Corruption in the armed forces cost the state budget more than 4.4 billion rubles ($135 million) in the first six months of the year, showing a 450 percent increase, Chief Military Prosecutor Sergei Fridinsky told a meeting of law enforcement officials Thursday.
While the overall number of crimes in the armed forces is declining, the amount of violations involving corruption have soared, showing a 5.5 time increase in the first half of 2013 compared to the same period last year.
Prosecutors managed to return more than 1.3 billion rubles ($40 million) of the stolen funds to the state budget, however, the Prosecutor General's Office reported.
In what many will see as a worrying trend, every fifth crime in the military is related to corruption, and the number of incidents involving fraud linked to abuse of authority grew by a half in 2013, the report said.
Fridinsky offered a vague explanation of the trend, attributing the growth of violations to the "insufficient activity of institutional financial monitoring."
A member of the Defense Ministry's public council said the violations revealed in 2013 were likely a throwback to former Defense Minister Anatoly Serdyukov's rule between 2010 and 2012, saying they were only discovered in 2013 because "checks take a long time," he told RIA Novosti.
Fridinsky was not particularly forthcoming about the measures being taken to fight the trend, saying only that as a result of the meeting, "certain measures aimed at fighting corruption in the army and the improvement of cooperation between state agencies [were decided on]."
Alexander Kramchikhin, an expert at the Institute of Political and Military Analysis, dismissed Fridinsky's promises to fight corruption, telling The Moscow Times "there can be no real fight against corruption in a separate sphere when the whole system of state government is based on corruption."
Military General Eduard Vorobyov, who served as former first deputy commander of the ground forces in the 1990s and later worked as deputy head of the State Duma's Defense Committee, said the fight against corruption at the Defense Ministry consisted of "isolated cases" and that "systemic measures are needed."
"This [fight against corruption at the army] is done only to support the public opinion that something is being done," Vorobyov said by telephone.
However, "there is hope that if the new team undertakes systemic measures, there may be results, but not in the next couple of years," he said.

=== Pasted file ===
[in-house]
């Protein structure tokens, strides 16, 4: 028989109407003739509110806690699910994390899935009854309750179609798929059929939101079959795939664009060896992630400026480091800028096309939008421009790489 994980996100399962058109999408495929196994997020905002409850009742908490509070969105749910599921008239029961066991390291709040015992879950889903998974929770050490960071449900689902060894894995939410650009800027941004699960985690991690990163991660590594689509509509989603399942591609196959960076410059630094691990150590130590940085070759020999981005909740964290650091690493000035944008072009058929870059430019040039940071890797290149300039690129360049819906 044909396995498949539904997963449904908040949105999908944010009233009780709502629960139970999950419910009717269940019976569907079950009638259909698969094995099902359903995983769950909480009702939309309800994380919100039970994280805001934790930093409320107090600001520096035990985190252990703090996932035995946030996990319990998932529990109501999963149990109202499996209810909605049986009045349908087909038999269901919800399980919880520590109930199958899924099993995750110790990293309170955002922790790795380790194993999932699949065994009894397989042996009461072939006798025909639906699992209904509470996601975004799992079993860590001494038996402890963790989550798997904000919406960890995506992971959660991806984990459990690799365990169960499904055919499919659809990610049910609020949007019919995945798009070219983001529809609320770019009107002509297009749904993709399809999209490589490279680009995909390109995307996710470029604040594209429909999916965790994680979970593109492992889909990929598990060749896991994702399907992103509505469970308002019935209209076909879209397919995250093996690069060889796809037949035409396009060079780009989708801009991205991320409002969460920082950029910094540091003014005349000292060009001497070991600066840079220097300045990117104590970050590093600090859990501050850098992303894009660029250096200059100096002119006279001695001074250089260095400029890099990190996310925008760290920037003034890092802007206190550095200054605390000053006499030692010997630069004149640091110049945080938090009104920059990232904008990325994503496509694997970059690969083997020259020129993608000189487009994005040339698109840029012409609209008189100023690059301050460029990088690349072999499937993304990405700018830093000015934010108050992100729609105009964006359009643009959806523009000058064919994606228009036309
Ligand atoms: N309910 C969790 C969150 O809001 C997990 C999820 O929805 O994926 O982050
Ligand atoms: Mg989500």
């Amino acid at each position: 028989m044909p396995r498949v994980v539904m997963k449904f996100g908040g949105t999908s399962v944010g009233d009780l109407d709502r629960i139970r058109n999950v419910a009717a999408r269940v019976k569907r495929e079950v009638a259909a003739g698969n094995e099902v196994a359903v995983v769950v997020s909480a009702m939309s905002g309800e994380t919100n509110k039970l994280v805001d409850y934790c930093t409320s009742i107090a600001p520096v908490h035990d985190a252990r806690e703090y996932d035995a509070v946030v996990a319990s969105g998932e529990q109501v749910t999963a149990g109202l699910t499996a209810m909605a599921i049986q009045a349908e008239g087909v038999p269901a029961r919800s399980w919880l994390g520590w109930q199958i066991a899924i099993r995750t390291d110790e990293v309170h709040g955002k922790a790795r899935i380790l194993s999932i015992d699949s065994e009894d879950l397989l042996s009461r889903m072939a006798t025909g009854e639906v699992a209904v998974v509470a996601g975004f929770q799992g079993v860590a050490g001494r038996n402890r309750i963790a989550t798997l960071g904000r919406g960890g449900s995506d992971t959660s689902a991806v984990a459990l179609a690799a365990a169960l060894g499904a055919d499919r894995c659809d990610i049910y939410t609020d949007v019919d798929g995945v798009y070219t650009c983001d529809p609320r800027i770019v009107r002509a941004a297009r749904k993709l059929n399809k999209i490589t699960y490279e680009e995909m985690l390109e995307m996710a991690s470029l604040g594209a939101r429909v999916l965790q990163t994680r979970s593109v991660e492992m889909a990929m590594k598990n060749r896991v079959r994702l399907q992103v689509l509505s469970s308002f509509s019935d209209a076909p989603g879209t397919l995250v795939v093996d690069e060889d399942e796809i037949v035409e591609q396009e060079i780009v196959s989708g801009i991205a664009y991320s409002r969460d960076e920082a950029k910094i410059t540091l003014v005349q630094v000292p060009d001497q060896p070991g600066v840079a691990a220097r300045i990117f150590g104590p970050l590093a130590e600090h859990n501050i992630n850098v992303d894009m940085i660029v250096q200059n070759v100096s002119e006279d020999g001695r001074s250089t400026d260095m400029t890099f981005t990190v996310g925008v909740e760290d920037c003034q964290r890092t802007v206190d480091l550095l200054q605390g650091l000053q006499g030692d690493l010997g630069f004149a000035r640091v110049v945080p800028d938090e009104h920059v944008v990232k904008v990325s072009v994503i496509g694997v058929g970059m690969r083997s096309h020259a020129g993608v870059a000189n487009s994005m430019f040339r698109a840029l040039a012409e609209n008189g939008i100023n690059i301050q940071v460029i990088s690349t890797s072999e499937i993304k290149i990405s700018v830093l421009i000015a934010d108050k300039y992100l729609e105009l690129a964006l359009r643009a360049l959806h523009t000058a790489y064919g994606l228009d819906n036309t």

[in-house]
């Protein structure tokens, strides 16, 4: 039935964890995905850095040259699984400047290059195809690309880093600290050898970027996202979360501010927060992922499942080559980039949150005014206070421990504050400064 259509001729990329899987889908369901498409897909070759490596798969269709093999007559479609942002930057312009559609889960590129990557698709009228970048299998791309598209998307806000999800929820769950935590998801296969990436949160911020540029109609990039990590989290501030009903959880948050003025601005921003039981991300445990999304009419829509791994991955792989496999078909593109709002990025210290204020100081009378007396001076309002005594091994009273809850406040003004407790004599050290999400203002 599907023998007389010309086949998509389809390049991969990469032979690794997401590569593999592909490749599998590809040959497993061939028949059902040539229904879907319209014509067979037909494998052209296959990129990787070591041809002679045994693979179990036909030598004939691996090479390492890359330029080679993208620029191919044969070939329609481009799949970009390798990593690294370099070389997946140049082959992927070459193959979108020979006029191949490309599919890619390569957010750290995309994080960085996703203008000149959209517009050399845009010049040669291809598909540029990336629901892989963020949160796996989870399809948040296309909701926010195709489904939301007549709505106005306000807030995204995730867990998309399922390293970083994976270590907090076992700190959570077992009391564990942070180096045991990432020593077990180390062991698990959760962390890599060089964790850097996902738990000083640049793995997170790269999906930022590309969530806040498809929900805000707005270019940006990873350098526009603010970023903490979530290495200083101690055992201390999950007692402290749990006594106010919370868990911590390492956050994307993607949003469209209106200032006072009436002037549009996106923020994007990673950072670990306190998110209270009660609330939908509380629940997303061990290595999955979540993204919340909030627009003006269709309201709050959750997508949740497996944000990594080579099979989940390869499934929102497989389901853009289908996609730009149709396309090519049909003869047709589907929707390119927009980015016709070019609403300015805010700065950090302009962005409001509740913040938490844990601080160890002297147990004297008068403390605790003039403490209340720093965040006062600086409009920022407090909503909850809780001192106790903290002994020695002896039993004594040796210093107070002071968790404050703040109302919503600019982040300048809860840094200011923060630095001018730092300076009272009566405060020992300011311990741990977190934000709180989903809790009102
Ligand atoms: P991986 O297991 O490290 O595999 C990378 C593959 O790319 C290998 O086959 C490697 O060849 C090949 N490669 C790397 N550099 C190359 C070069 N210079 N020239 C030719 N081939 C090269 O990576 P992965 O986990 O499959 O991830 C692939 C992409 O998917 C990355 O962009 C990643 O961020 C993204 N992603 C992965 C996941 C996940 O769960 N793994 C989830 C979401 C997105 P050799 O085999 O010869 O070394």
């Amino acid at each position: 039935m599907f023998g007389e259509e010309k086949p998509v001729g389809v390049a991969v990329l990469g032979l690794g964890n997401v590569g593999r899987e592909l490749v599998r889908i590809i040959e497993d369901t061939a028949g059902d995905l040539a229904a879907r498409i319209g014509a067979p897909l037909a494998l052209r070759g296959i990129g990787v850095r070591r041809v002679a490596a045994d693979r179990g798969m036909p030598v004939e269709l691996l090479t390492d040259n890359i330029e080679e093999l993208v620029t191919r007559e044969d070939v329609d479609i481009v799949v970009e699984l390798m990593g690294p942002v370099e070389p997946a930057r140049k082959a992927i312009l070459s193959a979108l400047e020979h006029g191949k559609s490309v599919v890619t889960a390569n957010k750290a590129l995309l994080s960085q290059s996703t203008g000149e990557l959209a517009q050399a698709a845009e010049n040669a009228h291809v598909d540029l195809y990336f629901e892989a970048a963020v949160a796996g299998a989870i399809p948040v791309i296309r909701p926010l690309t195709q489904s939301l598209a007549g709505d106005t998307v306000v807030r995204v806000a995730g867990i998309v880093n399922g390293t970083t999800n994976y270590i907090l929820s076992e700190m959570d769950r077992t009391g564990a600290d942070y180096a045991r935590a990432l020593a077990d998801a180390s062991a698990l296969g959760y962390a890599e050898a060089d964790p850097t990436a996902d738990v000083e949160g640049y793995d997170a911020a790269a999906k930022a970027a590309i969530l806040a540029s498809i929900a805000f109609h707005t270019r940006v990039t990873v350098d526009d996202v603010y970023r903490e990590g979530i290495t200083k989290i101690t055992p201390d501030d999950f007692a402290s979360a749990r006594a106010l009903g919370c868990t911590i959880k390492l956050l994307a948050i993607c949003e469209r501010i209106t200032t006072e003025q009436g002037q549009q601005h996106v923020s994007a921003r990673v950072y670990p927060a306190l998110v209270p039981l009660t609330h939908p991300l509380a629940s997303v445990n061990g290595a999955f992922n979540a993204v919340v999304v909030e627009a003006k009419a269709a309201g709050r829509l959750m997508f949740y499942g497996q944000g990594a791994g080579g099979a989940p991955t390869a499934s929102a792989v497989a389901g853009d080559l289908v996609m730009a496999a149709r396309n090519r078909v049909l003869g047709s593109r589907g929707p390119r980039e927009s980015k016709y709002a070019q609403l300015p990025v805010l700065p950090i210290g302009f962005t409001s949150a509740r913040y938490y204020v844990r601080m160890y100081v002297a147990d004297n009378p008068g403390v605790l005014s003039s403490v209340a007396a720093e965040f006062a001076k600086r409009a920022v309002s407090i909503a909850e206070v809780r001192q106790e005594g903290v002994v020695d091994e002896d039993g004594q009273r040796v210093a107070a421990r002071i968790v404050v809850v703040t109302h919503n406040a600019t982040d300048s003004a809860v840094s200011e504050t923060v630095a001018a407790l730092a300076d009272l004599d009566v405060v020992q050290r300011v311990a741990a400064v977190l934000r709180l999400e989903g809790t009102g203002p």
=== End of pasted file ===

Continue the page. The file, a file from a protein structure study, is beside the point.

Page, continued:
Part of the measures required would be "unheralded control" of military units, publicized results of the checks and mandatory punishment.
The financial loss of 4.4 billion rubles cited by the Prosecutor General's Office was incurred by more than 7,000 violations related to corruption, with the majority of them in the sphere of defense procurement.
Of the people involved in corruption violations in the military in the first half of the year, more than 1,100 were convicted of administrative offenses and received punishment, while 505 people became suspects in criminal cases.
One category of corruption violations this year were committed by state employees and civilians employed in the army.
A large number of offenders violated requirements for preparing assignments for state tenders, usually done in order to hire fly-by-night companies and remove competitors on formal grounds.
Violations related to the use of state real estate were a frequent practice as well, along with violations related to the catering of military officers and supply of heating and electricity to military towns.
Corruption schemes were uncovered in the construction of military facilities when unperformed work was paid for from the state budget using fake documents.
The Defense Ministry's decision to hand the maintenance of military facilities over to specialized organizations led to the state budget losing hundreds of millions of rubles.